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Taylor Swift says she's re-recording her catalog after sale of masters

"It has already proven to be both exciting and creatively fulfilling. I have plenty of surprises in store," she said on Twitter.
2019 American Music Awards - Roaming Show And Backstage
Taylor Swift at the 2019 American Music Awards in Los Angeles on Nov. 24, 2019 in Los AngelesEmma McIntyre / AMA2019/Getty Images for dcp

LOS ANGELES — Taylor Swift has responded to news of the sale of her catalog by Scooter Braun to a private equity company, saying she spurned the firm's hopes of working together when she learned Braun would still profit from her work, and announcing she had already undertaken the long-promised re-recording of her entire Big Machine catalog.

Swift also said that Braun's reps had let her know the catalog was for sale, but was asked to sign a non-disclosure agreement to never again disparage Braun before she would be allowed to even examine Big Machine's financial books or make an offer.

The singer wrote in a statement published on Twitter that "my team attempted to enter into negotiations with Scooter Braun. Scooter's team wanted me to sign an ironclad NDA stating I would never say another word about Scooter Braun unless it was positive, before we could even look at the financial records of BMLG (which is always the first step in a purchase of this nature). So, I would have to sign a document that would silence me forever before I could even have a chance to bid on my own work."

She said negotiations never got underway, because of the strict NDA demands. "He would never even quote my team a price. These master recordings were not for sale to me," she concluded.

Swift said she was alerted about the sale by the purchasing company only after the deal had already gone down.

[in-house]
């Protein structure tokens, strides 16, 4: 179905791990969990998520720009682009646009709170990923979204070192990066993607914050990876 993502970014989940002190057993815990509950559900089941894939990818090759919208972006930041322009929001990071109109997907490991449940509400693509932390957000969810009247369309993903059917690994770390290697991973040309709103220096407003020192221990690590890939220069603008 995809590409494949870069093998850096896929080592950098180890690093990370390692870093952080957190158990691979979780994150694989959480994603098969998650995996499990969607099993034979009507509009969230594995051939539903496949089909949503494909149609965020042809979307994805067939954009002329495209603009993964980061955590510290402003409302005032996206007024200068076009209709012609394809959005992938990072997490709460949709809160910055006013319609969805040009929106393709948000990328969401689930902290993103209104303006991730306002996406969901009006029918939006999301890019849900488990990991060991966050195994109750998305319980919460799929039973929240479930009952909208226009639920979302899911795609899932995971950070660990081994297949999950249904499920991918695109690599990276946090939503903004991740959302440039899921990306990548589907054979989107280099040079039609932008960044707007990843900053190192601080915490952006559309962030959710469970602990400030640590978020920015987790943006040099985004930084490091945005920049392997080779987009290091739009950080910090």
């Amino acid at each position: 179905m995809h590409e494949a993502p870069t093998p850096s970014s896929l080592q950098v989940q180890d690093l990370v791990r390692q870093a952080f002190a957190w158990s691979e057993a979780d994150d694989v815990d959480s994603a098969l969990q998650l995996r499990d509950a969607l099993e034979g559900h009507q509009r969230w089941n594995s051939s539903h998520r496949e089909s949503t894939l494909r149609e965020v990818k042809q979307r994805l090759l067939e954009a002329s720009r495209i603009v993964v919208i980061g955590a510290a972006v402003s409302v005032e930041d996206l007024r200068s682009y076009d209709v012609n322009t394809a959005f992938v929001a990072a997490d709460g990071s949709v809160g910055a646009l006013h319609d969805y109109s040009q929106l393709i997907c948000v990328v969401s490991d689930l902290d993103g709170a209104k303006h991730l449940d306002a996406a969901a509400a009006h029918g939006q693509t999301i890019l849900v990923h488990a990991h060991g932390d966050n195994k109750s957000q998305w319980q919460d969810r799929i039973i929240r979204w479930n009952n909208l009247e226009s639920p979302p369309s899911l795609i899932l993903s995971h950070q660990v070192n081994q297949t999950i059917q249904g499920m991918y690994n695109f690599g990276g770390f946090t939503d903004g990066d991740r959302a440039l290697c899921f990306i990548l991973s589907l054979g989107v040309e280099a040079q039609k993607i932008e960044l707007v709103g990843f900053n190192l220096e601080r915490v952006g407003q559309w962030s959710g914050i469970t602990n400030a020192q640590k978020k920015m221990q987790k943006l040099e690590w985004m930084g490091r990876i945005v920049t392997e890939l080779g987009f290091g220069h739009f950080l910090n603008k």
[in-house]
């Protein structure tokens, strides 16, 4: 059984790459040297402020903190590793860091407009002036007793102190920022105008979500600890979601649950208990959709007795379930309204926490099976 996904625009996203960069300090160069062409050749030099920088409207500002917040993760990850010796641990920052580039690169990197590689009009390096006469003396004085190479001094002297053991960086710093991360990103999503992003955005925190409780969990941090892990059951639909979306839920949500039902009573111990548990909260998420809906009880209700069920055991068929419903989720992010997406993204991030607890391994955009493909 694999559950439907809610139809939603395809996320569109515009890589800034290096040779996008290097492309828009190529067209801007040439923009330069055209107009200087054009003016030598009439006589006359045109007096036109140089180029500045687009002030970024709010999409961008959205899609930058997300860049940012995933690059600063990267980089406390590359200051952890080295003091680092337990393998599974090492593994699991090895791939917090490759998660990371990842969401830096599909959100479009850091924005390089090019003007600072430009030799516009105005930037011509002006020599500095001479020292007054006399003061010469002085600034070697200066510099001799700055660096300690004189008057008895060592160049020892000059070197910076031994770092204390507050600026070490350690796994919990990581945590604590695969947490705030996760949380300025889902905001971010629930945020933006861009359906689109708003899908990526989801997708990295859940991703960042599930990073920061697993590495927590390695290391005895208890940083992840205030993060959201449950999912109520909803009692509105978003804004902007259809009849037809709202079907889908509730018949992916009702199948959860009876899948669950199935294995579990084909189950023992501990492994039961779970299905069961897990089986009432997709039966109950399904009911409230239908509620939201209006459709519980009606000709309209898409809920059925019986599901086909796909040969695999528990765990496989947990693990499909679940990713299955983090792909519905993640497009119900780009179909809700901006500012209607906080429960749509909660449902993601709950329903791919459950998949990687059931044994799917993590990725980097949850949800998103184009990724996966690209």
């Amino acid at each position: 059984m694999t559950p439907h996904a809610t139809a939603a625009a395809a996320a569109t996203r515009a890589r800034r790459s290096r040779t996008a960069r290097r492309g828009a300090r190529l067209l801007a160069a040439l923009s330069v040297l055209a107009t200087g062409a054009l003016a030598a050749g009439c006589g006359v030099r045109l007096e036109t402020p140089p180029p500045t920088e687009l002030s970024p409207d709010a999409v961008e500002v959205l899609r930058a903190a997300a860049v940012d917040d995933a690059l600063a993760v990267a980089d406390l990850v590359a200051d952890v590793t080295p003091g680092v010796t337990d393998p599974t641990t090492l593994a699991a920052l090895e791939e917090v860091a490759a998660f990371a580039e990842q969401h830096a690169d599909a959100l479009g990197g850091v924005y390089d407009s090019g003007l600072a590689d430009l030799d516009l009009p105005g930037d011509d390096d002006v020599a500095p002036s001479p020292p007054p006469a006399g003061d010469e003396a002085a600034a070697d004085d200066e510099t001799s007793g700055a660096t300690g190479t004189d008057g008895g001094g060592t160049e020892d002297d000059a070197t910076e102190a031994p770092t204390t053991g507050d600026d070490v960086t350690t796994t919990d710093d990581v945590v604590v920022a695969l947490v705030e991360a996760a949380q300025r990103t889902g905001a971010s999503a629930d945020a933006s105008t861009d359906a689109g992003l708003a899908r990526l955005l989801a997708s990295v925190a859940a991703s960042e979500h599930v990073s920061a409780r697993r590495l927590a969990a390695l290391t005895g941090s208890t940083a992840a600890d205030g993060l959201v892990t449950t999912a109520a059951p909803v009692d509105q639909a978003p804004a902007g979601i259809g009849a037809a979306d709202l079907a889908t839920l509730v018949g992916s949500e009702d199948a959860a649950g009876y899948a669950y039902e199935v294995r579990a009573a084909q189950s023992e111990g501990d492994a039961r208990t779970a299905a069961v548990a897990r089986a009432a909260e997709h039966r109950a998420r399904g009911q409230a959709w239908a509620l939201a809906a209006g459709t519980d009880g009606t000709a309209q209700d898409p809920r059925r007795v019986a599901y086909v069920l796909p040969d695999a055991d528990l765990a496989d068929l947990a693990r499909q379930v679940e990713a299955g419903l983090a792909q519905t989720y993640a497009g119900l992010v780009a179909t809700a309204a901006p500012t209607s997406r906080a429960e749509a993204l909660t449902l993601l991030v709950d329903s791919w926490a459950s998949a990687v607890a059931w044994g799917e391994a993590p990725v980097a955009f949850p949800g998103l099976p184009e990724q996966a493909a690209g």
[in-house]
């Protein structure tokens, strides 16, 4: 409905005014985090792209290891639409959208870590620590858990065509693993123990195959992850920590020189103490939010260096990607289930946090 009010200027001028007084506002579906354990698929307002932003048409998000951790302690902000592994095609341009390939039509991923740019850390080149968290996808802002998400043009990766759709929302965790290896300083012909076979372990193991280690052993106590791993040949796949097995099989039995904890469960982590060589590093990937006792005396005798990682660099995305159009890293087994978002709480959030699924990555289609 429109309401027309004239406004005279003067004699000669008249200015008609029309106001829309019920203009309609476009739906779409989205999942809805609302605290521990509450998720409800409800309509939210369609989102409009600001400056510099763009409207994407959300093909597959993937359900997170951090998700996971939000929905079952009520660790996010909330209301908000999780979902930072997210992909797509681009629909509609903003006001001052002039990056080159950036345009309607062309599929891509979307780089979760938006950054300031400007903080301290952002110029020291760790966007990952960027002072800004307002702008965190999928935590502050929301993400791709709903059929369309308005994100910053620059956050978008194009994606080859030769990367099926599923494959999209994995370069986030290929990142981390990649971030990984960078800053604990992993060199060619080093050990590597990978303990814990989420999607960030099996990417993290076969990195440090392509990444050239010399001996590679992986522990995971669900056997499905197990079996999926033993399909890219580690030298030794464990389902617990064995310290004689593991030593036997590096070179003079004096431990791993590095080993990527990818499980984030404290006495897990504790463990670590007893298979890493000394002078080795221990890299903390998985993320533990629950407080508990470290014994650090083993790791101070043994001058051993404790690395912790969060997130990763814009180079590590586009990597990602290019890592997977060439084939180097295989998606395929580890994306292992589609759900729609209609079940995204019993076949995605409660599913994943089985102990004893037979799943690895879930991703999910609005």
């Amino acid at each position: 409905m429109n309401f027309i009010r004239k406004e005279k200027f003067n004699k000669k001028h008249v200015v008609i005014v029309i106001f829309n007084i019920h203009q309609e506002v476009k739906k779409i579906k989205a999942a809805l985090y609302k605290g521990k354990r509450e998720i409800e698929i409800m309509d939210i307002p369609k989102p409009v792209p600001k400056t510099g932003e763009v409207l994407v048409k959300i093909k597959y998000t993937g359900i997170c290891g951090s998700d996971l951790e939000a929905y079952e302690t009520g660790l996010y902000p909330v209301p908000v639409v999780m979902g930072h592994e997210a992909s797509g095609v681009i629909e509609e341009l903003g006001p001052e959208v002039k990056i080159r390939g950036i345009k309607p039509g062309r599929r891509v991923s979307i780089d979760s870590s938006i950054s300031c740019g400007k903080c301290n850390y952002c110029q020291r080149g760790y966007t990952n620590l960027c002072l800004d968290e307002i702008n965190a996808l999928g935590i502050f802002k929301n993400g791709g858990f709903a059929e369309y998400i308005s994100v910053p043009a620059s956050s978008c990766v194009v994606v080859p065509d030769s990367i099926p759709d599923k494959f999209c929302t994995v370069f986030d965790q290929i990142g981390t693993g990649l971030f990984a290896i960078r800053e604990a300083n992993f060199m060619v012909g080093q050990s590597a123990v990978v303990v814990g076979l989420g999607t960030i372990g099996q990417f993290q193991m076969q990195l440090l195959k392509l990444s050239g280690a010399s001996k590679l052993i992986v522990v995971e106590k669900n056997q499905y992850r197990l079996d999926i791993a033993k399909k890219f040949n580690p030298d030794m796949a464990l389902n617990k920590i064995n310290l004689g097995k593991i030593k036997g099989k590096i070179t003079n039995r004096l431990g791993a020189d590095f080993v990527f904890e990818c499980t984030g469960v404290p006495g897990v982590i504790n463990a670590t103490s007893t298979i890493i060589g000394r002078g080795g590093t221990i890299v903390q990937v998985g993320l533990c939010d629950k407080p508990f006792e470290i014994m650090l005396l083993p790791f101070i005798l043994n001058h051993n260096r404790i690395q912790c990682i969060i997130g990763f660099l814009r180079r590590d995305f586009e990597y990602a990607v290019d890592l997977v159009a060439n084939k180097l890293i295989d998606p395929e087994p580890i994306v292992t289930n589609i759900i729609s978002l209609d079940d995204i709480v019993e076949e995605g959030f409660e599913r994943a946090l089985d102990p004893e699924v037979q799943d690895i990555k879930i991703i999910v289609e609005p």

"A few weeks ago my team received a letter from a private equity company called Shamrock Holdings, letting us know that they had bought 100% of my music, videos, and album art from Scooter Braun," she wrote. "This was the second time my music had been sold without my knowledge. The letter told me that they wanted to reach out before the sale to let me know, but that Scooter Braun had required that they make no contact with me or my team, or the deal would be off."

She says the company reached out to her in hopes of working together on her catalog, but then revealed that Braun would continue to benefit from her music under the terms of the deal that had been made. "I was hopeful and open to the possibility of a partnership with Shamrock, but Scooter's participation is a non-starter for me."

Addressing her fans, Swift wrote, "I have recently begun re-recording my older music and it has already proven to be both exciting and creatively fulfilling. I have plenty of surprises in store."

Swift also attached to her tweet a copy of the letter she sent to Shamrock Holdings, dated Oct. 28, responding to their offer of participation with the news that she would never be in business with a company that was still in business with Braun.

"I feel the need to be very transparent with you," she wrote Shamrock. "I will be going forward with my original re-recording schedule and will be embarking on that effort son. I know this will diminish the value of my old masters, but I hope you will understand that this is my only way of regaining the sense of pride I once had when hearing songs from my first six albums and also allowing my fans to listen to those albums without feelings of guilt for benefitting Scooter."

Shamrock has issued a response to Swift. "Taylor Swift is a transcendent artist with a timeless catalog," the firm said in a statement. "We made this investment because we believe in the immense value and opportunity that comes with her work. We fully respect and support her decision and, while we hoped to formally partner, we also knew this was a possible outcome that we considered. We appreciate Taylor's open communication and professionalism with us these last few weeks. We hope to partner with her in new ways moving forward and remain committed to investing with artists in their work."